Army tech adaptable for homeland

The Army has identified numerous technologies that can be used to support the nation's first responders, according to one service leader.

Gen. Paul Kern, commander of Army Materiel Command, outlined eight solutions that could be used by federal, state and local agencies responding to a natural disaster, terrorist attack or other contingency. He was speaking today at the Armed Forces Communications and Electronics Association's TechNet International conference in Washington, D.C.

The solutions he cited include:

* Adapting the Land Warrior technology, which features a 12.5-pound wearable ensemble of equipment and software. The gear includes elements of wireless communications, weapon-mounted sensors, Global Positioning System-based navigation and computers that integrate soldiers into a networked fighting team.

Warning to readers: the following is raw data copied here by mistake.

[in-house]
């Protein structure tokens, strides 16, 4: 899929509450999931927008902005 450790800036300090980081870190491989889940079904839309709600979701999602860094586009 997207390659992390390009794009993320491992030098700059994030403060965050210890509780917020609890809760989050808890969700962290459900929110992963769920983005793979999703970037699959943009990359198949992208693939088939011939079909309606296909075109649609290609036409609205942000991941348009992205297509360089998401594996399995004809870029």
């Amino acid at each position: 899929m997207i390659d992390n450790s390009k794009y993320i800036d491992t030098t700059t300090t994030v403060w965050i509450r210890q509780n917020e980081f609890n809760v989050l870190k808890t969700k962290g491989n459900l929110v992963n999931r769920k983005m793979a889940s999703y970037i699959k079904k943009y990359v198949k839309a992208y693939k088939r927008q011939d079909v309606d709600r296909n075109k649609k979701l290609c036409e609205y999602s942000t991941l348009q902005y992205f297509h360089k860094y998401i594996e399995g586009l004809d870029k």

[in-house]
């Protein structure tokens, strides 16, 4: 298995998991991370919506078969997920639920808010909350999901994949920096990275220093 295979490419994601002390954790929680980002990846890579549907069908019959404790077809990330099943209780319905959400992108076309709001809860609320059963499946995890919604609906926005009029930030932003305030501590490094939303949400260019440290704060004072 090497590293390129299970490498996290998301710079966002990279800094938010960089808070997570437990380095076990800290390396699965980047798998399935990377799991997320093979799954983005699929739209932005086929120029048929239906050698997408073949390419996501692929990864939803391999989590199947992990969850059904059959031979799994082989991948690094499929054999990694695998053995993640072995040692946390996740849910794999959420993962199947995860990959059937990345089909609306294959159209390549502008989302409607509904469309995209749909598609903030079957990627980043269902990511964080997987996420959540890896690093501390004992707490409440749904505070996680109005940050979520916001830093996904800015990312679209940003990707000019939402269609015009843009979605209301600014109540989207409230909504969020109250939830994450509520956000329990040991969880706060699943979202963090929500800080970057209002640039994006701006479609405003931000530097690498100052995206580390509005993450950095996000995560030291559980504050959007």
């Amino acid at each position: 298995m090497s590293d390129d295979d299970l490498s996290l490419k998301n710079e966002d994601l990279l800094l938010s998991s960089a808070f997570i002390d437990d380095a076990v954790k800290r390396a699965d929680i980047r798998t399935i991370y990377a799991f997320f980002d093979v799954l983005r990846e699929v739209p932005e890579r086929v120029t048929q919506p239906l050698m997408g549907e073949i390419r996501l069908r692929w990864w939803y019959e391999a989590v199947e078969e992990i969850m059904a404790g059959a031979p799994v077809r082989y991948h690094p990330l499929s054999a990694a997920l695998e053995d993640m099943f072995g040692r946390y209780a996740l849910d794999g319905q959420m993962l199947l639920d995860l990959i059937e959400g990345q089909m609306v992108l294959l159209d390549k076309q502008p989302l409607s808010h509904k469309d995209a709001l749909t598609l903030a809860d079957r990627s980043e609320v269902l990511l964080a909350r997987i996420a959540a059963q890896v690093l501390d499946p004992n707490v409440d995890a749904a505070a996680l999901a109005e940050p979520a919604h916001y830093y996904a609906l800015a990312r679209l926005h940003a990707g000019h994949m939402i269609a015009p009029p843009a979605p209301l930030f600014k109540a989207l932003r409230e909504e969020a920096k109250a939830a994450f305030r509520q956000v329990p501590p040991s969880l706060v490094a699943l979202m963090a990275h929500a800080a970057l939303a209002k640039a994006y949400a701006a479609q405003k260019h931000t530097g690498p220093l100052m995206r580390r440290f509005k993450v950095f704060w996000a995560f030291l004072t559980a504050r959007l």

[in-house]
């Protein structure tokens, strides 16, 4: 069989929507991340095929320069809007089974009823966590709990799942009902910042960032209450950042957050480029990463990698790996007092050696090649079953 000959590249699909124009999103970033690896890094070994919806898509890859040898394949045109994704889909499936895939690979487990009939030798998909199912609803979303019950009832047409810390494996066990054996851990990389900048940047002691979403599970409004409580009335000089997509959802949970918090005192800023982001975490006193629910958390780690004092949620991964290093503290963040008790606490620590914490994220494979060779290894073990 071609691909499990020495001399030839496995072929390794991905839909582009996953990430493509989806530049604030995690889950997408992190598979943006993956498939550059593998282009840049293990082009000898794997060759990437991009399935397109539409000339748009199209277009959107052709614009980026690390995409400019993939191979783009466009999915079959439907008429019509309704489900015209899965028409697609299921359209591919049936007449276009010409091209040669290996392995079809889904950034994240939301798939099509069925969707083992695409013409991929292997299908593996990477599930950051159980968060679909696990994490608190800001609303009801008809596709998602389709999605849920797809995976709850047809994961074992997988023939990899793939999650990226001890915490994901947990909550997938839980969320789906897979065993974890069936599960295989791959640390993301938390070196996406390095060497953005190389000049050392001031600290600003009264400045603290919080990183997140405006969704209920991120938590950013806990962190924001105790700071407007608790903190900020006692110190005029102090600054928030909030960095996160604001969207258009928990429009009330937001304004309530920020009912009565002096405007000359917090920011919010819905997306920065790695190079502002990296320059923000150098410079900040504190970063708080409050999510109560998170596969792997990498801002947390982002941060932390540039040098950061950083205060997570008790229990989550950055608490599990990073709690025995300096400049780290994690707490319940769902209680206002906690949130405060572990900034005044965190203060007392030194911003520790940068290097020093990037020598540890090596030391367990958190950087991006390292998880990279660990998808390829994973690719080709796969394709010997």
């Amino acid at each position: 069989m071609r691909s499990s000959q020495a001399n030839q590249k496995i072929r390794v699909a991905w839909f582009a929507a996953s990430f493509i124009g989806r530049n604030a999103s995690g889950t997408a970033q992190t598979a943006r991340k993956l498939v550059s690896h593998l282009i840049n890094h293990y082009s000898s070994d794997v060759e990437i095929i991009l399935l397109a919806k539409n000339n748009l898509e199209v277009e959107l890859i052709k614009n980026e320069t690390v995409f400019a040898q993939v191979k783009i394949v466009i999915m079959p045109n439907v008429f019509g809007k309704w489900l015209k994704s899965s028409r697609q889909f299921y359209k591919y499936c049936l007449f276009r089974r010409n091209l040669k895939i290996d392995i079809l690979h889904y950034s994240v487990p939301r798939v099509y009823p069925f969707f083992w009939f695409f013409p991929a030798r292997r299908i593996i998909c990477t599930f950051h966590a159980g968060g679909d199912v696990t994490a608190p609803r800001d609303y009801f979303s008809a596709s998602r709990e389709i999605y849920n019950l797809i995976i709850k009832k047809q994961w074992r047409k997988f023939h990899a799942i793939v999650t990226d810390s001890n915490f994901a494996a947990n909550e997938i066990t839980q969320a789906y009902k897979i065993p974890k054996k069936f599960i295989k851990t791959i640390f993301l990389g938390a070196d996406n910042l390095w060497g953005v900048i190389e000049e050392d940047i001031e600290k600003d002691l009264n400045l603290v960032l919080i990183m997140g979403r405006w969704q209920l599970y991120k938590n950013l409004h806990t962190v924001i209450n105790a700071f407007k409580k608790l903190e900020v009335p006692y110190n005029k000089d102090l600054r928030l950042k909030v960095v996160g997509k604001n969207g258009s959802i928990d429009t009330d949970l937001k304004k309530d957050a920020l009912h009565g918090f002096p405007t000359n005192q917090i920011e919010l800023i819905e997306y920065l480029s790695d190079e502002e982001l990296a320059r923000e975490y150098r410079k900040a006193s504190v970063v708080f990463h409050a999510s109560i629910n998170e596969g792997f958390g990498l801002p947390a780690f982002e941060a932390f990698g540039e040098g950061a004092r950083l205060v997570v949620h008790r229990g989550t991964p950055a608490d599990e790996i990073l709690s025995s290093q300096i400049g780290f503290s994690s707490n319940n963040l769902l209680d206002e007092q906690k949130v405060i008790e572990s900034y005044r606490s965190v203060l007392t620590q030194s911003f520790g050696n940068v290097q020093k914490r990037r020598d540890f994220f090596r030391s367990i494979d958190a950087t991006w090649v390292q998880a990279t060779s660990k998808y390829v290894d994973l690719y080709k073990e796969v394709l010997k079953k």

* A mobile command post command and control (C2) unit.

* Secure, wireless local-area networks.

* Position location, or blue force tracking, in buildings and wider areas.

* Emergency notification with feedback.

* National emergency support center "push packages" (emergency caches of medical supplies).

* Fixed and mobile communications gateways.

* Re-supply and training.

Kern described an innovative solution that officials in Iowa used to connect local, state, federal and defense communities by adapting an existing network used by the state's schools.

Furthermore, the Army is using the Defense Information System Network, the Army Guard Network and the Army Reserve Network to enable its worldwide units to communicate and share information, Kern said.

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